Why Johnny Can't Surf
How to protect kids from online smut? A big-tent D.C. summit finds hot air alone won't do the job
By Bruce Handy/Washington
(TIME, December 15) -- Thirty years ago, when youngsters wanted to look at pictures of bare-naked ladies, it required no small measure of ingenuity. Were Dad's Playboys hidden somewhere in the den? In the back of his bedroom closet? The dresser? Under the bed? Could they be removed--and replaced--without detection? I should hasten to add that my own father kept no smut in the house, at least that I ever found, but a good friend's dad had quite the cache of Playboys, as well as a couple of "naturist" magazines. That's how life was lived in those days, and nobody had to convene a three-day summit meeting in Washington to worry about it.
Today, thanks to the Internet, youngsters with computers are but the proverbial two clicks away from pictures of bare-naked ladies--and worse. This has, not surprisingly, become a matter of national concern, one that Congress tried to deal with by passing the ham-handed Communications Decency Act in 1996. But last June the Supreme Court ruled that the CDA violated adults' First Amendment rights, leaving the whole issue of children and the Internet in something of a legal vacuum. Since policymakers abhor vacuums even more than Nature does, the capital found itself host last week of a conference graced with the title of "Internet/Online Summit: Focus on Children." Was there no budget for a clever acronym?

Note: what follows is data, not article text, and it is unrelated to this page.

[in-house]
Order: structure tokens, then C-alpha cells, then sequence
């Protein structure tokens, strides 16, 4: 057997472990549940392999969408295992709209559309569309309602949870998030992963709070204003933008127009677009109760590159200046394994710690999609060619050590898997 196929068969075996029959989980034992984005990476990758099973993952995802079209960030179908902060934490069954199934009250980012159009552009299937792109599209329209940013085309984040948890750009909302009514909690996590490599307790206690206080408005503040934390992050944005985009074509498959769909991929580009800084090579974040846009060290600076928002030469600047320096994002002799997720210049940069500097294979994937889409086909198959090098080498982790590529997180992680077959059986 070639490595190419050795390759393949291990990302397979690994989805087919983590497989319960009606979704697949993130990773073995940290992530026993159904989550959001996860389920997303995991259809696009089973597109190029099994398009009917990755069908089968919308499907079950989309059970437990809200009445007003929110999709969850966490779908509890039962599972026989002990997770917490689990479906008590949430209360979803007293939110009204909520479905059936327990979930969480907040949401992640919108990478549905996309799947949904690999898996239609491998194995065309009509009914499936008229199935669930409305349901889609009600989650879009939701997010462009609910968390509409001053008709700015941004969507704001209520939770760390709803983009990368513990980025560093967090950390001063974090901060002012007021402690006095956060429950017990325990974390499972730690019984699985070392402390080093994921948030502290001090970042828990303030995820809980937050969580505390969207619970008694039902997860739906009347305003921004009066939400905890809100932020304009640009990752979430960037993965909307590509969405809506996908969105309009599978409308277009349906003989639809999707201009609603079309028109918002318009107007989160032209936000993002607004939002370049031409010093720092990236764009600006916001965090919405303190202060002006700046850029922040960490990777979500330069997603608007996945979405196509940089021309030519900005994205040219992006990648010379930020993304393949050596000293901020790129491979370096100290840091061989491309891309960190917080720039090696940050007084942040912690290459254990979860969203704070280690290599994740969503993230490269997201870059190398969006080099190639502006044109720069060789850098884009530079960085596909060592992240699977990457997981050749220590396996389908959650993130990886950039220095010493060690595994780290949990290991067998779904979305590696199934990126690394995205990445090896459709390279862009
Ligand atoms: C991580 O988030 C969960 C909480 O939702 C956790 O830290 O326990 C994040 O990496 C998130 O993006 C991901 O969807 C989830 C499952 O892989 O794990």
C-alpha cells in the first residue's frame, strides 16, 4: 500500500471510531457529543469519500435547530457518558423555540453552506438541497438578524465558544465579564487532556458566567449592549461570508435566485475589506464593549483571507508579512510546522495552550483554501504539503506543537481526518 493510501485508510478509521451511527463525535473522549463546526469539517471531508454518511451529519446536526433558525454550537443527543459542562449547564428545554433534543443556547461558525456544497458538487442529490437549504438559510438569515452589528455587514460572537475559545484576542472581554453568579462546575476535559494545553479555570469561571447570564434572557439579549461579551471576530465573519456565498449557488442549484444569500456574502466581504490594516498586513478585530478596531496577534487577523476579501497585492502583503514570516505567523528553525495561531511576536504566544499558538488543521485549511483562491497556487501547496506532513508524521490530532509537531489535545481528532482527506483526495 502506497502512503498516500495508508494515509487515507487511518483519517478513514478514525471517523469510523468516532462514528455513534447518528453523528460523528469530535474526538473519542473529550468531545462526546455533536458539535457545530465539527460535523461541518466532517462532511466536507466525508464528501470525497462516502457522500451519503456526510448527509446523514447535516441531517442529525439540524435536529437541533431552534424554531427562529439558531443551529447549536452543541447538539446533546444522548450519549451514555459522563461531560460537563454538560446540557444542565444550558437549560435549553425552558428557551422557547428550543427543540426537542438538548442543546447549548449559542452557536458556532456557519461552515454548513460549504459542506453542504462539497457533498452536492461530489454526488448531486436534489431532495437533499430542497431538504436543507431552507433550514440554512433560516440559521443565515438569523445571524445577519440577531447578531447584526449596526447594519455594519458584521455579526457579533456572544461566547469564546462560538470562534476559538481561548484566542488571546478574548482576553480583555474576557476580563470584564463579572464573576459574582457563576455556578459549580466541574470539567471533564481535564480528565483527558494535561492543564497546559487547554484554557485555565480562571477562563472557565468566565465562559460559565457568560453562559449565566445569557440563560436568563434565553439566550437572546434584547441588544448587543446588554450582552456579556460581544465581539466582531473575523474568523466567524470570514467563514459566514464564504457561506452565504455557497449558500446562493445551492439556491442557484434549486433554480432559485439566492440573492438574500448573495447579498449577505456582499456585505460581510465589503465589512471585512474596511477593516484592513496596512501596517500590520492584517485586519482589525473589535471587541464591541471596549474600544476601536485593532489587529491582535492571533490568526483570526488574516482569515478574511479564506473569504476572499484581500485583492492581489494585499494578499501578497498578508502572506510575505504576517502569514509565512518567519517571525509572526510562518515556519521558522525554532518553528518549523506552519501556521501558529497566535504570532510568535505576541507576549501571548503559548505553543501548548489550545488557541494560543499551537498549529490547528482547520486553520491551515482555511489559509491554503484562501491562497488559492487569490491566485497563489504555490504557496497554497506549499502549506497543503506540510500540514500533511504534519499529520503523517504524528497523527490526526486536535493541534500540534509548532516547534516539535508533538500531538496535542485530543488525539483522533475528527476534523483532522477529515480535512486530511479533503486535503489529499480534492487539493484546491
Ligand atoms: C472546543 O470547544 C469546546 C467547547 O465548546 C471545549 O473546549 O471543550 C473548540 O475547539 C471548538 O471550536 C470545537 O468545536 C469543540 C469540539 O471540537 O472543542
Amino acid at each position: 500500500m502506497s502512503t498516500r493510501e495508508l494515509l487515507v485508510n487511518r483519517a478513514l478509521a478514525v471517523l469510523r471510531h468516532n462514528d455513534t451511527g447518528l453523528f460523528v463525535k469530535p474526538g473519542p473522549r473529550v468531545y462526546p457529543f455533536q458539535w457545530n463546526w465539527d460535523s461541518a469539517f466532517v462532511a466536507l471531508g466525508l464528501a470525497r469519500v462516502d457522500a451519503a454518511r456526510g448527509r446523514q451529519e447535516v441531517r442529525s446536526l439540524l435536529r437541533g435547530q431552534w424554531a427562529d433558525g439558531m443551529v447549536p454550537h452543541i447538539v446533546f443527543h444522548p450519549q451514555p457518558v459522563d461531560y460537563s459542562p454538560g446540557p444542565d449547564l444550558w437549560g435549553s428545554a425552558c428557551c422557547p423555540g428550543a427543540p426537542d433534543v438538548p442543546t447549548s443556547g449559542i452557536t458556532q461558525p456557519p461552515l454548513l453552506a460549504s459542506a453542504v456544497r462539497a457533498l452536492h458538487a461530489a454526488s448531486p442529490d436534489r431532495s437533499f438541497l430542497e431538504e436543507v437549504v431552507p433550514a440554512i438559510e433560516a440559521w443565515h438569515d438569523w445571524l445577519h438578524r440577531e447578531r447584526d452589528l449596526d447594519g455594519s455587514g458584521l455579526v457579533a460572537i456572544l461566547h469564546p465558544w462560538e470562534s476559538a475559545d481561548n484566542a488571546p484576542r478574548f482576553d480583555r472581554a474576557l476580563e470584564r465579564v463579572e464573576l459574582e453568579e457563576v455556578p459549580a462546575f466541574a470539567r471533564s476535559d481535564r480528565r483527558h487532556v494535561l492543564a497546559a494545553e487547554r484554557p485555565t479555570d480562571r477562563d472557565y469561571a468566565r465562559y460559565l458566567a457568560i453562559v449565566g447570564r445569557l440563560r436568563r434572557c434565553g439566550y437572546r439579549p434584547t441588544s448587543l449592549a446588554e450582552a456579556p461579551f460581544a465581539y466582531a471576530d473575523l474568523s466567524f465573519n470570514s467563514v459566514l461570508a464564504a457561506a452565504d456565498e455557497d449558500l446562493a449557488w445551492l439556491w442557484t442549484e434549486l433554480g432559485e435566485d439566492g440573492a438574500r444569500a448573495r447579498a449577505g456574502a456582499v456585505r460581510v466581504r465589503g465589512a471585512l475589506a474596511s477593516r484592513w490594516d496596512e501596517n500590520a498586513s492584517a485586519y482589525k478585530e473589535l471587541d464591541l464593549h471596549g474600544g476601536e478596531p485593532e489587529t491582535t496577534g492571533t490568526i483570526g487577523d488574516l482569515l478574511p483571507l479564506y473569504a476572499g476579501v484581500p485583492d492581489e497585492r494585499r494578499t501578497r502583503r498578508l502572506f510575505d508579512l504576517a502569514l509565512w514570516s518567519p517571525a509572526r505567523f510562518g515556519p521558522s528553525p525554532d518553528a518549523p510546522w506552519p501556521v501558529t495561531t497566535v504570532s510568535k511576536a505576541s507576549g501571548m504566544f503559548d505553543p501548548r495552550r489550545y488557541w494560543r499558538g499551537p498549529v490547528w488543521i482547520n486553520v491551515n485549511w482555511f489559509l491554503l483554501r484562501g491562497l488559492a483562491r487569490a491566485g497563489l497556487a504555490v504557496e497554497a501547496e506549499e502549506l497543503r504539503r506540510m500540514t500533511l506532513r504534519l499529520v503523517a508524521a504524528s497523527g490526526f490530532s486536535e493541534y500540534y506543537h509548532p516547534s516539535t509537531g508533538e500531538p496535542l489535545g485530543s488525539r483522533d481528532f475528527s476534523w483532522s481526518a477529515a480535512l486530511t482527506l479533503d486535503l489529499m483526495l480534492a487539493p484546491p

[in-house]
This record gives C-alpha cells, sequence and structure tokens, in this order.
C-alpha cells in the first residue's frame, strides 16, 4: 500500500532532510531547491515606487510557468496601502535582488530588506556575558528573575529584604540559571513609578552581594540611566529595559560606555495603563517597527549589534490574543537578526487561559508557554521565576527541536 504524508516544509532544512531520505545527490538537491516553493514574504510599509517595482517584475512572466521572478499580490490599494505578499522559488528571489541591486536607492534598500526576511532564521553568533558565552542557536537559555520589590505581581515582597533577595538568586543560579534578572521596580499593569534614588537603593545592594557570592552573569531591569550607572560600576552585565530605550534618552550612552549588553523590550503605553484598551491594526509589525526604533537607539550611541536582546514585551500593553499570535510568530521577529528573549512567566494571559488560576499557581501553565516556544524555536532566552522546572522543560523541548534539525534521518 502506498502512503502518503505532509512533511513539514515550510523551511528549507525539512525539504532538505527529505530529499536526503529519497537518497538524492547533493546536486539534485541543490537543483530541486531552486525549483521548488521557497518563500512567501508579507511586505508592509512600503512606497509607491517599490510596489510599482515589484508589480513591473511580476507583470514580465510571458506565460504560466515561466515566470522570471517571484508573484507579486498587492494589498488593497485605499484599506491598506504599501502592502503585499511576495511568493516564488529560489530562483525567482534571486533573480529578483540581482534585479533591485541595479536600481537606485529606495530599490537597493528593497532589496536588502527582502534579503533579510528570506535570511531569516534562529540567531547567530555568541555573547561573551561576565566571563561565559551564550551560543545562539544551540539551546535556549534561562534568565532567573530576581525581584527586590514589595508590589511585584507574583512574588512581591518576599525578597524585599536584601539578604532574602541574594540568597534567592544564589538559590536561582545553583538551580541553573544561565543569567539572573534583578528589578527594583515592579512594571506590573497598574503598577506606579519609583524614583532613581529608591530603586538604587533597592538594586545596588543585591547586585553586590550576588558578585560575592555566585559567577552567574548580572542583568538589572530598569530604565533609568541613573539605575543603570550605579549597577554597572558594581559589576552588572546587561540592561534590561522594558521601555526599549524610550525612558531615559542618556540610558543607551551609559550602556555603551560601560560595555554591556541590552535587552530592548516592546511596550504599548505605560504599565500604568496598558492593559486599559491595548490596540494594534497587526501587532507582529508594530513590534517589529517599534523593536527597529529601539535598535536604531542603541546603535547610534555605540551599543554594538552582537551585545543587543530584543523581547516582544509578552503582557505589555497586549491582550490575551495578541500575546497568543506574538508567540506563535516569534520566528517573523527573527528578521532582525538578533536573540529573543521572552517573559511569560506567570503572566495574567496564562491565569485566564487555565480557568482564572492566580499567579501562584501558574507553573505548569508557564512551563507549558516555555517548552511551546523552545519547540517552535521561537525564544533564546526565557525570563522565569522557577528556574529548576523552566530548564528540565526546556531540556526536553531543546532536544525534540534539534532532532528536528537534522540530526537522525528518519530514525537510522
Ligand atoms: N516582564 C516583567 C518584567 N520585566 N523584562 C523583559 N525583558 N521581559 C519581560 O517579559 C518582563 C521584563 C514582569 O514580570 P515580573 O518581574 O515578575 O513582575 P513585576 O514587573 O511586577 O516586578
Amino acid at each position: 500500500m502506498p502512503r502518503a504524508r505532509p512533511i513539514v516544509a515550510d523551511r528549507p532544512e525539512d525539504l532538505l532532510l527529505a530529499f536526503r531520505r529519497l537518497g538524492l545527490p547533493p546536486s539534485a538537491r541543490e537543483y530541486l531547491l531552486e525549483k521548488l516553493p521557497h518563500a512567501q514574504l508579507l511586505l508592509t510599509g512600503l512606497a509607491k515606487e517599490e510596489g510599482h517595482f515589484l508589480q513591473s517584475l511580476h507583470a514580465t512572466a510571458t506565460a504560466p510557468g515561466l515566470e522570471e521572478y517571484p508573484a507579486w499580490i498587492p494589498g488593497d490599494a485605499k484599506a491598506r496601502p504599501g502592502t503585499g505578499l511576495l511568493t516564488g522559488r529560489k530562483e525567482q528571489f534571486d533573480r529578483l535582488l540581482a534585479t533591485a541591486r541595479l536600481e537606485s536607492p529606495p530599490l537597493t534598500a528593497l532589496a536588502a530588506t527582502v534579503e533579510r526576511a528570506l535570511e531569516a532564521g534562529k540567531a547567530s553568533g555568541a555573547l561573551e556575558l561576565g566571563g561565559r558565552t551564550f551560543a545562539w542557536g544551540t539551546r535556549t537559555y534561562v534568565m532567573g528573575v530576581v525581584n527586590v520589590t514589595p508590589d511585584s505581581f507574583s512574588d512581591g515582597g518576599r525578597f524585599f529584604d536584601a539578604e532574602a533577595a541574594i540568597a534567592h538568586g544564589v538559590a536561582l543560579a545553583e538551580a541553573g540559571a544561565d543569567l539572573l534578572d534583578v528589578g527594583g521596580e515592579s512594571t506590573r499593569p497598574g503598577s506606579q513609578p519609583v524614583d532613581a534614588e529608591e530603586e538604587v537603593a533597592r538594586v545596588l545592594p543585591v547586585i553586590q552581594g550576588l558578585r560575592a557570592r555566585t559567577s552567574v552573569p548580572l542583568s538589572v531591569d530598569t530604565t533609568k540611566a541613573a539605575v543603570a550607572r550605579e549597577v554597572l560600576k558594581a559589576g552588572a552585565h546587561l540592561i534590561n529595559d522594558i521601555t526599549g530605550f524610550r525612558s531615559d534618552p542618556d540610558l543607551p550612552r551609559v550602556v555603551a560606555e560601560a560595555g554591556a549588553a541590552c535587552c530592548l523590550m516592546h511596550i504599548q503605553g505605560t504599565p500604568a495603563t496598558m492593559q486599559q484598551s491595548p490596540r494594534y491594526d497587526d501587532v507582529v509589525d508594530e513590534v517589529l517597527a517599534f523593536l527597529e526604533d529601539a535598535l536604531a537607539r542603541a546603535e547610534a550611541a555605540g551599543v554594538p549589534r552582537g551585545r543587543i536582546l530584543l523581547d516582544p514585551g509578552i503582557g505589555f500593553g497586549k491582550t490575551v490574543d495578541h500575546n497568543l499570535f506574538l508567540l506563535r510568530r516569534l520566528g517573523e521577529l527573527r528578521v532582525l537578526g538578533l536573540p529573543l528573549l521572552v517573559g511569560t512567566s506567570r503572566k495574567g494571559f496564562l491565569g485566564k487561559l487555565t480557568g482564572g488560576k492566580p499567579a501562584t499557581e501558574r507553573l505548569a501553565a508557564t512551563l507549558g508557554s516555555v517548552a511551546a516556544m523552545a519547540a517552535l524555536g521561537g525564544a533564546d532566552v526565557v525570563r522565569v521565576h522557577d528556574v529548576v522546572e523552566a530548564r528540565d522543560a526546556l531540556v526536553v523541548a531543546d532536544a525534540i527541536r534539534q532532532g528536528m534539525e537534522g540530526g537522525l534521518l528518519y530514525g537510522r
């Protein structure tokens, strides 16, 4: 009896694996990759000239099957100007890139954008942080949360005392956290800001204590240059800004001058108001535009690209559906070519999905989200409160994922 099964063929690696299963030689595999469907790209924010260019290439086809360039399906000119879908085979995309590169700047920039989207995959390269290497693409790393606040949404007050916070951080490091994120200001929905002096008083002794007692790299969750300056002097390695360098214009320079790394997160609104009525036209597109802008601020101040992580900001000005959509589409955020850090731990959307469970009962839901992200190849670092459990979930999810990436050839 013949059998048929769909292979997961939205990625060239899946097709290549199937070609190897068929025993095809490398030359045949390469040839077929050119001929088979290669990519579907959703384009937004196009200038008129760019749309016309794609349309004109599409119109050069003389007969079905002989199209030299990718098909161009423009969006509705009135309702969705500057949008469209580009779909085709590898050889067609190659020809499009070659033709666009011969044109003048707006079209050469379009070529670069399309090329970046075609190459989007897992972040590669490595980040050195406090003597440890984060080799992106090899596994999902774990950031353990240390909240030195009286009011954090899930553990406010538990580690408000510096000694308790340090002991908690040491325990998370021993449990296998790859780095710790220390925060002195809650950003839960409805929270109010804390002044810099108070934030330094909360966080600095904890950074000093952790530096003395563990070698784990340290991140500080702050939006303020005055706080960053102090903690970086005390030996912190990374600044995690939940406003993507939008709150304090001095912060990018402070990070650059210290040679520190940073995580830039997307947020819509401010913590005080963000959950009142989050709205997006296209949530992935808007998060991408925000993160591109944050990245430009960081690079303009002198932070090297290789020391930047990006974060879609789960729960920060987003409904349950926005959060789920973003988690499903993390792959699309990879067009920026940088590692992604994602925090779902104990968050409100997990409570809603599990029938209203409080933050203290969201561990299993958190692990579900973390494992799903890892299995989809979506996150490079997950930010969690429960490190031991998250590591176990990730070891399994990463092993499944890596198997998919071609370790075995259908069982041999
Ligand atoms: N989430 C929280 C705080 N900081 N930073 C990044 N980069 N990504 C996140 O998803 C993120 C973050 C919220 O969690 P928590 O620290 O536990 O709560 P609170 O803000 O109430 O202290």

Organized by the online industry with prodding from the White House, the summit managed to draw an impressive and diverse array of pressure groups into its tent, as well as Al Gore, Janet Reno (both originally scheduled to speak on the day she was to announce whether he would be saddled with an independent prosecutor, much to the press's interest), sundry lesser Cabinet members, Congresspeople, lobbyists, academics and law-enforcement officials. All were united by a single goal: a genuine -- if also, in many cases, self-interested -- desire to protect kids. Missing were the kind of sparks you'd expect when, say, representatives of the American Library Association share a drafty hotel ballroom with members of Family-Friendly Libraries. Instead, the summit percolated with a kind of pan-ideological bonhomie -- as in the Crossfire green room, one imagines, but bigger and with even worse food.
A few educational initiatives were announced, a white paper or two presented, but mostly what there was was talk. "That's Washington," sighed a frustrated, nonnative participant, resigned to cruel geographic determinism like Jack Nicholson at the end of Chinatown. In a series of speeches and panels stretching over a long day and a half, speaker after speaker made the same unassailable points: children should be protected from pornographic Websites and chat room-lurking pedophiles; parents need to be "empowered" to deal with these issues; the Internet is nevertheless a wonderful tool; it is the medium of the 21st century; the 21st century will be here soon. In the view of some, even this level of agreement was a major accomplishment.